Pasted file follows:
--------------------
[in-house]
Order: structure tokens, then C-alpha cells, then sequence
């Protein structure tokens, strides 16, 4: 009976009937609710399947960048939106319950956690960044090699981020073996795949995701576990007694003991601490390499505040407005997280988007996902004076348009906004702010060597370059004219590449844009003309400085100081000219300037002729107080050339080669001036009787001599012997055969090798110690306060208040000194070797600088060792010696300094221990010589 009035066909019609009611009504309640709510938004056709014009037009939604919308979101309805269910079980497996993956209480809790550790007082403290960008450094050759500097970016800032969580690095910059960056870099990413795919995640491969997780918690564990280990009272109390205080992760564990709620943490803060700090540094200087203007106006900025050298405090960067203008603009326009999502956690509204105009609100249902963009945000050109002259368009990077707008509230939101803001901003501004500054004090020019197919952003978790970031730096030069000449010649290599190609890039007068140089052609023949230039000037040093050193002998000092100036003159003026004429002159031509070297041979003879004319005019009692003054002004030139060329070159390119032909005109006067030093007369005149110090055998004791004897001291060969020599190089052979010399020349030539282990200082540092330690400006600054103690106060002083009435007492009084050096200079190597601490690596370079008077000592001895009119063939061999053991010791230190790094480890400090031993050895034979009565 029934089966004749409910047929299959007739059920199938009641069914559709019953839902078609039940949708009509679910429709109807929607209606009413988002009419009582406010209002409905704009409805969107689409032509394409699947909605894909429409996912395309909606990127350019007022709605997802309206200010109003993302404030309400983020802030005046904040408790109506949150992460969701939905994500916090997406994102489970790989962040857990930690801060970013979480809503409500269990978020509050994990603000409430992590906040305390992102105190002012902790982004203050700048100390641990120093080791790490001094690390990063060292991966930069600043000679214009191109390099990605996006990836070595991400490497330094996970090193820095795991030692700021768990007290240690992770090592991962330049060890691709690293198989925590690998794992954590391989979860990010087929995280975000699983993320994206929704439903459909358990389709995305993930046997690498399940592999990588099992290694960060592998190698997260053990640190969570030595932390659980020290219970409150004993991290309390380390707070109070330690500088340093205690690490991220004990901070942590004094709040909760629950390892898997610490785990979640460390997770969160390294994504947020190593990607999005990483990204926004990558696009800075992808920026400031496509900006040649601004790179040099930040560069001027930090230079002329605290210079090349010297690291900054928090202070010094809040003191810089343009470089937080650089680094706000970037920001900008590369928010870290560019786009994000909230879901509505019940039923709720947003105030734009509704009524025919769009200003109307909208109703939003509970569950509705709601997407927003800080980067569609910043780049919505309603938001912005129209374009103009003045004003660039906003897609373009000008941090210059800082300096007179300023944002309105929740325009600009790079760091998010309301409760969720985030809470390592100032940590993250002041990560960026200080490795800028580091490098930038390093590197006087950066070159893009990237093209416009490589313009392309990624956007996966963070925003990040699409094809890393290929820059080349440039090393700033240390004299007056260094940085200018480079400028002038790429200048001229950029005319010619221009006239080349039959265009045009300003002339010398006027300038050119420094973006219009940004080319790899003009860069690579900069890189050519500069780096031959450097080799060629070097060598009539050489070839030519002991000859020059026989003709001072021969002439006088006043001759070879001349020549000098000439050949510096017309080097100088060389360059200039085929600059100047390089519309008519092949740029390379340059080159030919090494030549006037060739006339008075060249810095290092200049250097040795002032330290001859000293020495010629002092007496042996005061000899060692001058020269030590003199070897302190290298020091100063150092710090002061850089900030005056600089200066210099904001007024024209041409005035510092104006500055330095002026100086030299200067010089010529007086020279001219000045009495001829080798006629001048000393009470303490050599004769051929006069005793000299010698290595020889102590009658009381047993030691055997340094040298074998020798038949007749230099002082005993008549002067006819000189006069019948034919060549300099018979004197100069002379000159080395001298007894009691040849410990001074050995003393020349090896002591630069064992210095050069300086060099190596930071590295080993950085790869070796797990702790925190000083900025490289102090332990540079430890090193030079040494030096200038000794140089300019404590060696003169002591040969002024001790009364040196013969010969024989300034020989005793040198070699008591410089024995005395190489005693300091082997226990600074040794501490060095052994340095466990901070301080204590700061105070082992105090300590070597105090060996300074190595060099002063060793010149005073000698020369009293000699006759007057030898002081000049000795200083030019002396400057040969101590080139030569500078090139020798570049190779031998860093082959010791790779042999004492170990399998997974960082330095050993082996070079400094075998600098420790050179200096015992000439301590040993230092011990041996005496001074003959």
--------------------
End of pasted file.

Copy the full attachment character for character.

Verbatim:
[in-house]
Order: structure tokens, then C-alpha cells, then sequence
């Protein structure tokens, strides 16, 4: 009976009937609710399947960048939106319950956690960044090699981020073996795949995701576990007694003991601490390499505040407005997280988007996902004076348009906004702010060597370059004219590449844009003309400085100081000219300037002729107080050339080669001036009787001599012997055969090798110690306060208040000194070797600088060792010696300094221990010589 009035066909019609009611009504309640709510938004056709014009037009939604919308979101309805269910079980497996993956209480809790550790007082403290960008450094050759500097970016800032969580690095910059960056870099990413795919995640491969997780918690564990280990009272109390205080992760564990709620943490803060700090540094200087203007106006900025050298405090960067203008603009326009999502956690509204105009609100249902963009945000050109002259368009990077707008509230939101803001901003501004500054004090020019197919952003978790970031730096030069000449010649290599190609890039007068140089052609023949230039000037040093050193002998000092100036003159003026004429002159031509070297041979003879004319005019009692003054002004030139060329070159390119032909005109006067030093007369005149110090055998004791004897001291060969020599190089052979010399020349030539282990200082540092330690400006600054103690106060002083009435007492009084050096200079190597601490690596370079008077000592001895009119063939061999053991010791230190790094480890400090031993050895034979009565 029934089966004749409910047929299959007739059920199938009641069914559709019953839902078609039940949708009509679910429709109807929607209606009413988002009419009582406010209002409905704009409805969107689409032509394409699947909605894909429409996912395309909606990127350019007022709605997802309206200010109003993302404030309400983020802030005046904040408790109506949150992460969701939905994500916090997406994102489970790989962040857990930690801060970013979480809503409500269990978020509050994990603000409430992590906040305390992102105190002012902790982004203050700048100390641990120093080791790490001094690390990063060292991966930069600043000679214009191109390099990605996006990836070595991400490497330094996970090193820095795991030692700021768990007290240690992770090592991962330049060890691709690293198989925590690998794992954590391989979860990010087929995280975000699983993320994206929704439903459909358990389709995305993930046997690498399940592999990588099992290694960060592998190698997260053990640190969570030595932390659980020290219970409150004993991290309390380390707070109070330690500088340093205690690490991220004990901070942590004094709040909760629950390892898997610490785990979640460390997770969160390294994504947020190593990607999005990483990204926004990558696009800075992808920026400031496509900006040649601004790179040099930040560069001027930090230079002329605290210079090349010297690291900054928090202070010094809040003191810089343009470089937080650089680094706000970037920001900008590369928010870290560019786009994000909230879901509505019940039923709720947003105030734009509704009524025919769009200003109307909208109703939003509970569950509705709601997407927003800080980067569609910043780049919505309603938001912005129209374009103009003045004003660039906003897609373009000008941090210059800082300096007179300023944002309105929740325009600009790079760091998010309301409760969720985030809470390592100032940590993250002041990560960026200080490795800028580091490098930038390093590197006087950066070159893009990237093209416009490589313009392309990624956007996966963070925003990040699409094809890393290929820059080349440039090393700033240390004299007056260094940085200018480079400028002038790429200048001229950029005319010619221009006239080349039959265009045009300003002339010398006027300038050119420094973006219009940004080319790899003009860069690579900069890189050519500069780096031959450097080799060629070097060598009539050489070839030519002991000859020059026989003709001072021969002439006088006043001759070879001349020549000098000439050949510096017309080097100088060389360059200039085929600059100047390089519309008519092949740029390379340059080159030919090494030549006037060739006339008075060249810095290092200049250097040795002032330290001859000293020495010629002092007496042996005061000899060692001058020269030590003199070897302190290298020091100063150092710090002061850089900030005056600089200066210099904001007024024209041409005035510092104006500055330095002026100086030299200067010089010529007086020279001219000045009495001829080798006629001048000393009470303490050599004769051929006069005793000299010698290595020889102590009658009381047993030691055997340094040298074998020798038949007749230099002082005993008549002067006819000189006069019948034919060549300099018979004197100069002379000159080395001298007894009691040849410990001074050995003393020349090896002591630069064992210095050069300086060099190596930071590295080993950085790869070796797990702790925190000083900025490289102090332990540079430890090193030079040494030096200038000794140089300019404590060696003169002591040969002024001790009364040196013969010969024989300034020989005793040198070699008591410089024995005395190489005693300091082997226990600074040794501490060095052994340095466990901070301080204590700061105070082992105090300590070597105090060996300074190595060099002063060793010149005073000698020369009293000699006759007057030898002081000049000795200083030019002396400057040969101590080139030569500078090139020798570049190779031998860093082959010791790779042999004492170990399998997974960082330095050993082996070079400094075998600098420790050179200096015992000439301590040993230092011990041996005496001074003959």